Khelo India, state budget allocation, Tamil Nadu sports
D Gukesh (right) in action at the Chess Olympiad. Photo: FIDE/Stev Bonhage

Khelo India budget skewed in favour of BJP states; TN on the backfoot

Most of the non-BJP ruling states, including Tamil Nadu, have just received a meagre allocation under Khelo India scheme; TN, which has announced a slew of initiatives to establish facilities and promote sports, is falling short of funds

The Union government’s budgetary allocation to states under the Khelo India scheme is drawing flak from sports enthusiasts across the country. Answering an unstarred question on August 2 in the Lok Sabha, the Union Ministry of Youth Affairs and Sports shared data on state-wise budget allocation under the scheme.

The table shows that most of the non-BJP ruling states, including Tamil Nadu, received meagre amounts. Tamil Nadu and Kerala were allocated ₹33 crore and ₹62.74 crore, respectively, for five sanctioned projects each. Andhra Pradesh got ₹33.80 crore for seven projects and Telangana, ₹24.11 crore for six projects.

Maharashtra and Rajasthan are the only non-BJP ruling states to have received over ₹100 crore. Maharashtra (which was a non-BJP state then but is now under the party’s rule) got ₹110.80 crore (13 projects) while Congress-ruled Rajasthan got ₹112.26 crore (45 projects). All the other non-BJP states received two-digit allocations.

BJP-ruling states like Gujarat, Uttar Pradesh, Arunachal Pradesh and Karnataka snapped up the lion’s share, at ₹608.37 crore (5 projects), ₹503.02 crore (32 projects), ₹183.72 crore (21 projects) and ₹128.52 crore (19 projects), respectively.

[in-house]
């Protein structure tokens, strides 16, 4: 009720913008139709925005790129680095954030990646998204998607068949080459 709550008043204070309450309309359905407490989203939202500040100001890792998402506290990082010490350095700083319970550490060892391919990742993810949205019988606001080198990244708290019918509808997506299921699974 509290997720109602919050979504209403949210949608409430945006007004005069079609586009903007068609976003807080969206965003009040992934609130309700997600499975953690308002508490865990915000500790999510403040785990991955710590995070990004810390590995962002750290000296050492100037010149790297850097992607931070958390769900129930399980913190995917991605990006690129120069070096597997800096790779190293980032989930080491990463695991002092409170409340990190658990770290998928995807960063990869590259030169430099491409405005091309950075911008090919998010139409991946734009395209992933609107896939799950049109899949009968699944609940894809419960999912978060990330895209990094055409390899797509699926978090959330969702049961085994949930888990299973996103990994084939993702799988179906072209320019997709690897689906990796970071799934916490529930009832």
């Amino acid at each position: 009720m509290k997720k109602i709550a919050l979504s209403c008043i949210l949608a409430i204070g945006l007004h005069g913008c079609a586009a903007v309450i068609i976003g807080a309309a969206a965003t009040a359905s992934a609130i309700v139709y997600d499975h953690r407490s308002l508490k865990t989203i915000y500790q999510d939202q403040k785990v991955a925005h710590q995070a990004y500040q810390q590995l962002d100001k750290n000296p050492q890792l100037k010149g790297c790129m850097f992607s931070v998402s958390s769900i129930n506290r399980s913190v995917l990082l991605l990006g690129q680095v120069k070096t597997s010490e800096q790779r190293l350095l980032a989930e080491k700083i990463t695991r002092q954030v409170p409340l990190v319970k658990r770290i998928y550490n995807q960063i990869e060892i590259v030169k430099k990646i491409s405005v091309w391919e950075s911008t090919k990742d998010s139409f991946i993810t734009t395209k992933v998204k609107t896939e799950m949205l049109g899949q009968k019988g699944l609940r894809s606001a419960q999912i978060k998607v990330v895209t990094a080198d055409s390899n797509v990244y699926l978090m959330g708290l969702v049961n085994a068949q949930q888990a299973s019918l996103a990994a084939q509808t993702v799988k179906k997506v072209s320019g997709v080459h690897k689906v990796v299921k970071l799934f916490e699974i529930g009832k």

The data reveal gross discrepancies between the number of projects sanctioned and the amount allocated for those. This is being widely discussed in the backdrop of the ongoing Commonwealth Games (CWG) in Birmingham and the Chess Olympiad in Chennai.

Also read: Gold Rush at CWG: Boxers Nikhat Zareen, Amit Panghal, Nitu grab maiden medals

High budget, low representation

Haryana (BJP), Punjab (AAP) and Delhi (AAP), which have at least three podium finishers in the individual events of the ongoing CWG, have received allocations of ₹88.89 crore (10 projects), ₹93.71 crore (11 projects) and ₹89.36 crore (for 8 projects), respectively.

It should be noted that Haryana is also the state which sent the highest number of contestants to CWG 2022, with 39 athletes, followed by Punjab with 26, Tamil Nadu 17, Delhi and Maharashtra with 14 athletes each.

However, the states with high allocations sent very few athletes to Birmingham. Gujarat sent a contingent of just five athletes, Uttar Pradesh, 12, Karnataka, 11, and Arunachal Pradesh sent none. Population-wise and resource-wise, smaller states like Assam and Manipur have sent a contingent of seven athletes each. However, though they are BJP-ruled states, they have been allocated a meagre budget of ₹47.68 crore for eight projects and ₹80.85 crore for eight projects, respectively.

Shoe-string budget

It is interesting to note that in the 2022-23 Union Budget, the Centre’s allocation for sports, particularly for the Khelo India scheme, was ₹974 crore, up 48.09 per cent from the budget estimate of 2021-22.

Khelo India

However, in a question raised by DMK Rajya Sabha member P Wilson on August 4, on whether the Centre is looking to sanction an infrastructure project under the Khelo India scheme in the light of recognising the Silambam (a martial art sport using sticks, which is predominantly played in Tamil Nadu) as a national sport, the Sports Ministry’s answer was a terse “no”.